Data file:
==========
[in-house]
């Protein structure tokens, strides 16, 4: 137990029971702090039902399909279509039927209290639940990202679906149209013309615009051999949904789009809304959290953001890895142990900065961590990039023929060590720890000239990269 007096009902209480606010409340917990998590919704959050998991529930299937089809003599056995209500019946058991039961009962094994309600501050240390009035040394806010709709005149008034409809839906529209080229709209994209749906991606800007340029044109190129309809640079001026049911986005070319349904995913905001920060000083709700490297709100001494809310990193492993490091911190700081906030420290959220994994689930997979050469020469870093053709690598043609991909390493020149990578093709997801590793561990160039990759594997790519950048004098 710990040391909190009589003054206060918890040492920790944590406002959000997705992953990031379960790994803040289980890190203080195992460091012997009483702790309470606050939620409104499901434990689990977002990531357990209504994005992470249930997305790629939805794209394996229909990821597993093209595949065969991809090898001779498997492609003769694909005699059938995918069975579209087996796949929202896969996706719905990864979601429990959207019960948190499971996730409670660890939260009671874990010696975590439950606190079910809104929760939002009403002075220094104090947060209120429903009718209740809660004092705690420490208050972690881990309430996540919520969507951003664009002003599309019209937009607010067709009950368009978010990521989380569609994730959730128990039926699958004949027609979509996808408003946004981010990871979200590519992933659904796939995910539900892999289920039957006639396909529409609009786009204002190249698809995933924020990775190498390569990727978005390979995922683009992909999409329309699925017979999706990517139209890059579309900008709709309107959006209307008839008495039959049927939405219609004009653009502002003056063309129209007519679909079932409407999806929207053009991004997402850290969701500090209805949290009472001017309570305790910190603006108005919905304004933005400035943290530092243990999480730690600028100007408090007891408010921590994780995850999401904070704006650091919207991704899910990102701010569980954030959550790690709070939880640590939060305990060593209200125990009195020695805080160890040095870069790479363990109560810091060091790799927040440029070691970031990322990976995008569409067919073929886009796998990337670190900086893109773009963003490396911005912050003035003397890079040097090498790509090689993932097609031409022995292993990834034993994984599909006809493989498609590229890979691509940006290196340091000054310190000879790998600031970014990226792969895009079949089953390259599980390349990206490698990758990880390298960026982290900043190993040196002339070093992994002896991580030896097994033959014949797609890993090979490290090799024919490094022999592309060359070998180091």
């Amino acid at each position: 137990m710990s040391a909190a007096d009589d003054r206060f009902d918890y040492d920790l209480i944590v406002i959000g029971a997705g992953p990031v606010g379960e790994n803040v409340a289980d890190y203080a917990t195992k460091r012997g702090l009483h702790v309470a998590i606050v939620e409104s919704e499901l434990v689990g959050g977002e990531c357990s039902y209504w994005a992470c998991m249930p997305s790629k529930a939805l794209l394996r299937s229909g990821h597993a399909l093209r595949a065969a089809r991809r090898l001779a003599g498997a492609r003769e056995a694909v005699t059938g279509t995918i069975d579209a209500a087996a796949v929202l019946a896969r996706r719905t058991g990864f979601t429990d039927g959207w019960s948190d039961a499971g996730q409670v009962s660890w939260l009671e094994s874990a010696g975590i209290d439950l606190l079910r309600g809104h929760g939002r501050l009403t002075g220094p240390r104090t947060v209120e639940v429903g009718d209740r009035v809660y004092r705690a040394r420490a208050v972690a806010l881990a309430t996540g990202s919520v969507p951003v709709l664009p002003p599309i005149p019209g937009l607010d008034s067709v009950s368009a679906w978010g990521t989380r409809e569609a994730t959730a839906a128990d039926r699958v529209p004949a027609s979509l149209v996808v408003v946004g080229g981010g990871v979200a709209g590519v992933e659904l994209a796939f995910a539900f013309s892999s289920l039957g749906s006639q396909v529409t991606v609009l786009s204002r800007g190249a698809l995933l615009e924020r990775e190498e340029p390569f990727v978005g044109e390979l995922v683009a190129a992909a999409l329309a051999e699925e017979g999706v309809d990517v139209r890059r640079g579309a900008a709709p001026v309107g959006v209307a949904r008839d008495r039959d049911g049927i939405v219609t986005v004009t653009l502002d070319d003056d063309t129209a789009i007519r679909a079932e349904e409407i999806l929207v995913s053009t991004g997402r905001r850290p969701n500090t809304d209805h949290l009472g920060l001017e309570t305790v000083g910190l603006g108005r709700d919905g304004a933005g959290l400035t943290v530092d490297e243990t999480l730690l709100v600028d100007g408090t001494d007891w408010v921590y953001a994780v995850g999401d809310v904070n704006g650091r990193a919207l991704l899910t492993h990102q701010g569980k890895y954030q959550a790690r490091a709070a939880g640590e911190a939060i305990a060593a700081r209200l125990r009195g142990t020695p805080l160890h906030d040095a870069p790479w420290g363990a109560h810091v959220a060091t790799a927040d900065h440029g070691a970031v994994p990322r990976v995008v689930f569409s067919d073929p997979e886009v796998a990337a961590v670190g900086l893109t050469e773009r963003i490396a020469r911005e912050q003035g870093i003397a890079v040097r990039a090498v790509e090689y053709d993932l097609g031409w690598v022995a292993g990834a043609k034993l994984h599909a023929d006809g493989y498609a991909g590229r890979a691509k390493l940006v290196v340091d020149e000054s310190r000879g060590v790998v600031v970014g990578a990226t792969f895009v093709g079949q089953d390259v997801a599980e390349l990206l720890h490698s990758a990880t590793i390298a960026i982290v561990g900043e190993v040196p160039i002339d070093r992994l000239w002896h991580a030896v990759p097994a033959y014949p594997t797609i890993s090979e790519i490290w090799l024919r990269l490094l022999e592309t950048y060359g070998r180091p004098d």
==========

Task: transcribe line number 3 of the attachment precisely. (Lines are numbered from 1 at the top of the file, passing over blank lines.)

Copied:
């Amino acid at each position: 137990m710990s040391a909190a007096d009589d003054r206060f009902d918890y040492d920790l209480i944590v406002i959000g029971a997705g992953p990031v606010g379960e790994n803040v409340a289980d890190y203080a917990t195992k460091r012997g702090l009483h702790v309470a998590i606050v939620e409104s919704e499901l434990v689990g959050g977002e990531c357990s039902y209504w994005a992470c998991m249930p997305s790629k529930a939805l794209l394996r299937s229909g990821h597993a399909l093209r595949a065969a089809r991809r090898l001779a003599g498997a492609r003769e056995a694909v005699t059938g279509t995918i069975d579209a209500a087996a796949v929202l019946a896969r996706r719905t058991g990864f979601t429990d039927g959207w019960s948190d039961a499971g996730q409670v009962s660890w939260l009671e094994s874990a010696g975590i209290d439950l606190l079910r309600g809104h929760g939002r501050l009403t002075g220094p240390r104090t947060v209120e639940v429903g009718d209740r009035v809660y004092r705690a040394r420490a208050v972690a806010l881990a309430t996540g990202s919520v969507p951003v709709l664009p002003p599309i005149p019209g937009l607010d008034s067709v009950s368009a679906w978010g990521t989380r409809e569609a994730t959730a839906a128990d039926r699958v529209p004949a027609s979509l149209v996808v408003v946004g080229g981010g990871v979200a709209g590519v992933e659904l994209a796939f995910a539900f013309s892999s289920l039957g749906s006639q396909v529409t991606v609009l786009s204002r800007g190249a698809l995933l615009e924020r990775e190498e340029p390569f990727v978005g044109e390979l995922v683009a190129a992909a999409l329309a051999e699925e017979g999706v309809d990517v139209r890059r640079g579309a900008a709709p001026v309107g959006v209307a949904r008839d008495r039959d049911g049927i939405v219609t986005v004009t653009l502002d070319d003056d063309t129209a789009i007519r679909a079932e349904e409407i999806l929207v995913s053009t991004g997402r905001r850290p969701n500090t809304d209805h949290l009472g920060l001017e309570t305790v000083g910190l603006g108005r709700d919905g304004a933005g959290l400035t943290v530092d490297e243990t999480l730690l709100v600028d100007g408090t001494d007891w408010v921590y953001a994780v995850g999401d809310v904070n704006g650091r990193a919207l991704l899910t492993h990102q701010g569980k890895y954030q959550a790690r490091a709070a939880g640590e911190a939060i305990a060593a700081r209200l125990r009195g142990t020695p805080l160890h906030d040095a870069p790479w420290g363990a109560h810091v959220a060091t790799a927040d900065h440029g070691a970031v994994p990322r990976v995008v689930f569409s067919d073929p997979e886009v796998a990337a961590v670190g900086l893109t050469e773009r963003i490396a020469r911005e912050q003035g870093i003397a890079v040097r990039a090498v790509e090689y053709d993932l097609g031409w690598v022995a292993g990834a043609k034993l994984h599909a023929d006809g493989y498609a991909g590229r890979a691509k390493l940006v290196v340091d020149e000054s310190r000879g060590v790998v600031v970014g990578a990226t792969f895009v093709g079949q089953d390259v997801a599980e390349l990206l720890h490698s990758a990880t590793i390298a960026i982290v561990g900043e190993v040196p160039i002339d070093r992994l000239w002896h991580a030896v990759p097994a033959y014949p594997t797609i890993s090979e790519i490290w090799l024919r990269l490094l022999e592309t950048y060359g070998r180091p004098d």